Spoiler Level: High
With the second season of Next Gen, things started to fall into place, and the highlight of this episode is really introducing us to the changes made from the first season. Worf was made permanent head of security and finally got a matching yellow uniform to go with it, and so did Geordi since he was made Chief Engineer, a move that felt odd to me at the time but feels much more fitting now. And Wesley got a real uniform, something that looked like he actually was a part of Starfleet and not like he just picked out his favorite shirt that he liked to wear when he was pretending he was in Starfleet because it had stripes on the applets. Actually, Wesley become a much better character overall from this point on. And then of course there's Ten Forward and Guinan. Guinan says here she "never knew the captain until [she] came on board," which is of course problematic since later episodes imply they go way back, but either (a) she met Picard before this but never really knew him before now, or (b) it's just one of those early inconsistencies.
The story itself is a decent one; due to the Writers Strike of '88, it was a rewrite of a script intended for the "Star Trek Phase II" TV series that became Star Trek: The Motion Picture. The concept of the little ball of light wandering into the Enterprise hadn't been done to death yet, and the effect is still quite nice to look at. I especially like the little comet tail it has here and the way it leaves a little ripple as it passes through a wall or a floor. And of course the small abortion debate that goes on once the crew learns Deanna is pregnant is just as relevant now as it was in 1988; nothing's really changed there. And I do like that the moment Deanna says "I'm having this baby," everyone agrees that the discussion is over.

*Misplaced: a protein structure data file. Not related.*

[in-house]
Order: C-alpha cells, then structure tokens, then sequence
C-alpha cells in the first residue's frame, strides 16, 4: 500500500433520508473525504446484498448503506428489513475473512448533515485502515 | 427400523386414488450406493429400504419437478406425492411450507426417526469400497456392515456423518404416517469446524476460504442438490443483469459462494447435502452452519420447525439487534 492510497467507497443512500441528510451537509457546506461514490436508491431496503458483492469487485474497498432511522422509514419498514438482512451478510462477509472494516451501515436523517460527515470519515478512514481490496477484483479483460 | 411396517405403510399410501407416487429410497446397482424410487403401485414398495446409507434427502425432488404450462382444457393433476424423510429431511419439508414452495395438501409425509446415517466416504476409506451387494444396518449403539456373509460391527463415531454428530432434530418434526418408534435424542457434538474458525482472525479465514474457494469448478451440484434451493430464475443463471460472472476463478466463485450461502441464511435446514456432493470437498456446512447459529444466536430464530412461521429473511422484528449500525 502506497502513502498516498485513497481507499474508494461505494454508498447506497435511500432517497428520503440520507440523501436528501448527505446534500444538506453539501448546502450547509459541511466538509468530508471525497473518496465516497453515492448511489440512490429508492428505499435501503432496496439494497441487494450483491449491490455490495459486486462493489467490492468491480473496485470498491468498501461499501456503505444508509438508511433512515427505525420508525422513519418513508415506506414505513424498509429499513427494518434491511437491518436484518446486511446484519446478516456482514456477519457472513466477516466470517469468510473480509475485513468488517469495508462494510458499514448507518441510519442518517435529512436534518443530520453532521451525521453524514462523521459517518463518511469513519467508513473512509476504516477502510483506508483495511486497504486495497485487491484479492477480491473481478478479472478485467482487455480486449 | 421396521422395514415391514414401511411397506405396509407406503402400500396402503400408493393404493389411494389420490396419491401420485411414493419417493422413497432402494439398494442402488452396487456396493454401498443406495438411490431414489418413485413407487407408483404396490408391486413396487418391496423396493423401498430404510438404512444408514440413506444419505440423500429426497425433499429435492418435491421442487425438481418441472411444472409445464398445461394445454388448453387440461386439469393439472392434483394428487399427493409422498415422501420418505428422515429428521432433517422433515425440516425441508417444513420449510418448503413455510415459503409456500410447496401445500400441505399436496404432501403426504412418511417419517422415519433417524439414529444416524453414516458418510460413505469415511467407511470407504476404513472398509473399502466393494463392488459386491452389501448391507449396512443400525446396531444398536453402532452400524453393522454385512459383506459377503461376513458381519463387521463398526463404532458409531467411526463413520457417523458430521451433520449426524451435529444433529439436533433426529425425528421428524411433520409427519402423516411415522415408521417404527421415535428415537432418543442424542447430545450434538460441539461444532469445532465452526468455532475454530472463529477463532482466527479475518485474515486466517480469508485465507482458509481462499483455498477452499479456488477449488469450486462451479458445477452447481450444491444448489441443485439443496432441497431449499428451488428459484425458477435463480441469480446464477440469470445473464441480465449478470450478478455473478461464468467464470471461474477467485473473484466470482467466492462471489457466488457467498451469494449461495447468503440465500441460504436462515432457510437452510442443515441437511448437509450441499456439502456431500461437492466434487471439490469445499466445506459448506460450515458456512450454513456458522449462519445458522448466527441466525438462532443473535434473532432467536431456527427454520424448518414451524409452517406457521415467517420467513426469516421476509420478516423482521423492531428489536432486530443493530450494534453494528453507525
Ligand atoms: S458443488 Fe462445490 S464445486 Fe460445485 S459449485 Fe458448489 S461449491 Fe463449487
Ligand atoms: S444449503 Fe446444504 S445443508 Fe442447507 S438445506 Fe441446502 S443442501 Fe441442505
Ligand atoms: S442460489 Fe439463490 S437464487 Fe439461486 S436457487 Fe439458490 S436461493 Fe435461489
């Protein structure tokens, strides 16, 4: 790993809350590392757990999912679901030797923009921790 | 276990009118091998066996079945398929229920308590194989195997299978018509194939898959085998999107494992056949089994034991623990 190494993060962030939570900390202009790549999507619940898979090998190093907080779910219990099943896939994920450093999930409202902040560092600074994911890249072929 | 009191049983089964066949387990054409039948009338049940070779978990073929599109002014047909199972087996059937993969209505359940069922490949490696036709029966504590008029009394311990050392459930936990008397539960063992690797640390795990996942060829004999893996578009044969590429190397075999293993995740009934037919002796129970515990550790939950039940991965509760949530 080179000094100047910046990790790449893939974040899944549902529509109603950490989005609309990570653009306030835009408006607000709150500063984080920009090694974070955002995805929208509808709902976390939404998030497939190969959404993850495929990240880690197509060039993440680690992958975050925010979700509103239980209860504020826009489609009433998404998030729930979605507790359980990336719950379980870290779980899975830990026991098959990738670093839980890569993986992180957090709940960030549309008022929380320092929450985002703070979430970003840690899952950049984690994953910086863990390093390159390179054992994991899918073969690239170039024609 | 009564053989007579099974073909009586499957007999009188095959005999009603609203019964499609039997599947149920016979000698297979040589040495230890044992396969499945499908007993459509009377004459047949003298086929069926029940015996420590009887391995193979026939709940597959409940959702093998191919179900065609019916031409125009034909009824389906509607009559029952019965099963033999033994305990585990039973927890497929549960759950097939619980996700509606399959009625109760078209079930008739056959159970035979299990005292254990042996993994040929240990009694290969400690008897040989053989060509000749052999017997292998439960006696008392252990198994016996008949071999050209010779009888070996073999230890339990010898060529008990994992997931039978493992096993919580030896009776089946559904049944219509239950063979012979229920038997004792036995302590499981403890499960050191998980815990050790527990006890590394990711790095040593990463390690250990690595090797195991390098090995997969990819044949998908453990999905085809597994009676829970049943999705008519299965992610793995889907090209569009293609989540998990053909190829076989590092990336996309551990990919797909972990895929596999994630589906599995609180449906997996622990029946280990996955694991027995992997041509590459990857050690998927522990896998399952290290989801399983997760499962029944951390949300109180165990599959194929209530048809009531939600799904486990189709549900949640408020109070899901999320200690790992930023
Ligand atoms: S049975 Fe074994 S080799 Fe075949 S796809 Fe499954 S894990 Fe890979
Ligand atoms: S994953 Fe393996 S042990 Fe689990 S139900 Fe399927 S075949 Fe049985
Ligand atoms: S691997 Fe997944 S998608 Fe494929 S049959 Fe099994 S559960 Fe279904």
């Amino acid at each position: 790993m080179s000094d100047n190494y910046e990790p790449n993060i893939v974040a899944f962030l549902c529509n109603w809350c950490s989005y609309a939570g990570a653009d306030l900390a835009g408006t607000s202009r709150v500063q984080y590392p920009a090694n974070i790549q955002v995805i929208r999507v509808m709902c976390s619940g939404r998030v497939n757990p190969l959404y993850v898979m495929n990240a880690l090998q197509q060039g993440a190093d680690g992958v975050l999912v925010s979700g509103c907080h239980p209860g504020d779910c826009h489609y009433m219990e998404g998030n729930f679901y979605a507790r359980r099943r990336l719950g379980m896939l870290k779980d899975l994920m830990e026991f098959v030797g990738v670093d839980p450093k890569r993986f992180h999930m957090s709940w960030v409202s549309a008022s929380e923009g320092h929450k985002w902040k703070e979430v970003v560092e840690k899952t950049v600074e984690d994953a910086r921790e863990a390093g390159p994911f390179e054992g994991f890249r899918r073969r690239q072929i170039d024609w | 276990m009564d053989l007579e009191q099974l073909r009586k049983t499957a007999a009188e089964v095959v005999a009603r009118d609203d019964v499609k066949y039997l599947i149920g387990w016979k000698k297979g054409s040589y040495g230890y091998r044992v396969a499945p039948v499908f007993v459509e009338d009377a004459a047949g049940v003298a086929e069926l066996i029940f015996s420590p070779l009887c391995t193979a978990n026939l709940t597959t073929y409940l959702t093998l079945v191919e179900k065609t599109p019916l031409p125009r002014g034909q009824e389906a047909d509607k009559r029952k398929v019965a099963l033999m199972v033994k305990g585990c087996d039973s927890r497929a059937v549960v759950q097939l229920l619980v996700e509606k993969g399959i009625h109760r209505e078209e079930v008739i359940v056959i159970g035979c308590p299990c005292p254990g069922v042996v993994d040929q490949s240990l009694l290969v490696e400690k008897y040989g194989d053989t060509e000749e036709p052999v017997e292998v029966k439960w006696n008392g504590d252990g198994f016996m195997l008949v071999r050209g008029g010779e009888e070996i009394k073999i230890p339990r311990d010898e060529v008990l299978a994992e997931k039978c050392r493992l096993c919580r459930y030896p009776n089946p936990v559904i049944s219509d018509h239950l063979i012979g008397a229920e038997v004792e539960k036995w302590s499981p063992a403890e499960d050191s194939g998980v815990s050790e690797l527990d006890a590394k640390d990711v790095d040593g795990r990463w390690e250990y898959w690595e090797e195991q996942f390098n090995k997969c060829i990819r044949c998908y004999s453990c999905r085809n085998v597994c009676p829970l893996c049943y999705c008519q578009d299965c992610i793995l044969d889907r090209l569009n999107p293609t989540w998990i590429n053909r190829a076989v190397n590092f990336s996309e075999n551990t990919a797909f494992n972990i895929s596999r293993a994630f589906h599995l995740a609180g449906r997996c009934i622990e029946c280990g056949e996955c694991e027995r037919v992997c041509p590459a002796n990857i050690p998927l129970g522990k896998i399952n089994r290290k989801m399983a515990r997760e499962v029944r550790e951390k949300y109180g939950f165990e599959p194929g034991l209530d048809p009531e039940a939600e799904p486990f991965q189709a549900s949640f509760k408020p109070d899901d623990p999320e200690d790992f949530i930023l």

And then there's Pulaski. I remember trying to approach her character with an open mind when she came on the show and just hating her, because I felt she was too much of a McCoy retread. So I went into this one prepared to hate her, and I actually found her a little more sympathetic this time. True, she doesn't treat Data any better than she would a tricorder, but going into it knowing she would be that way I found the bits where Data surprised her to be very good. Had she stayed, I think watching her grow to understand Data and become his friend would have been enjoyable to watch.
Lastly, a version closer to the original script is being done by the Star Trek: Phase II fan film series, so I look forward to seeing the differences when that project is finished.